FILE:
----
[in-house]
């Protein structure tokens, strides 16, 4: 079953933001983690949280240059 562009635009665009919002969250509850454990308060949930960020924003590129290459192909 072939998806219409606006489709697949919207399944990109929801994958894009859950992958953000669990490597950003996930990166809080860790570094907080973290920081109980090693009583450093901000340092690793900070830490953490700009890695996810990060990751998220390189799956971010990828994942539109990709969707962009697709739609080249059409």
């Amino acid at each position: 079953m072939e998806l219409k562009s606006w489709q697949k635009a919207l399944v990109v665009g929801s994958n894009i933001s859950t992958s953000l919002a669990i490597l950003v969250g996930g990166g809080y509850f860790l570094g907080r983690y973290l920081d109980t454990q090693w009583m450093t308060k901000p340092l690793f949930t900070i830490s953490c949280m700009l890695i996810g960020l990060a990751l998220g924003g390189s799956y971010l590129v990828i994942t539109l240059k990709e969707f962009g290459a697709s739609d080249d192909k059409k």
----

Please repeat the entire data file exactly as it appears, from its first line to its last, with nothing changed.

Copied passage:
[in-house]
């Protein structure tokens, strides 16, 4: 079953933001983690949280240059 562009635009665009919002969250509850454990308060949930960020924003590129290459192909 072939998806219409606006489709697949919207399944990109929801994958894009859950992958953000669990490597950003996930990166809080860790570094907080973290920081109980090693009583450093901000340092690793900070830490953490700009890695996810990060990751998220390189799956971010990828994942539109990709969707962009697709739609080249059409």
């Amino acid at each position: 079953m072939e998806l219409k562009s606006w489709q697949k635009a919207l399944v990109v665009g929801s994958n894009i933001s859950t992958s953000l919002a669990i490597l950003v969250g996930g990166g809080y509850f860790l570094g907080r983690y973290l920081d109980t454990q090693w009583m450093t308060k901000p340092l690793f949930t900070i830490s953490c949280m700009l890695i996810g960020l990060a990751l998220g924003g390189s799956y971010l590129v990828i994942t539109l240059k990709e969707f962009g290459a697709s739609d080249d192909k059409k």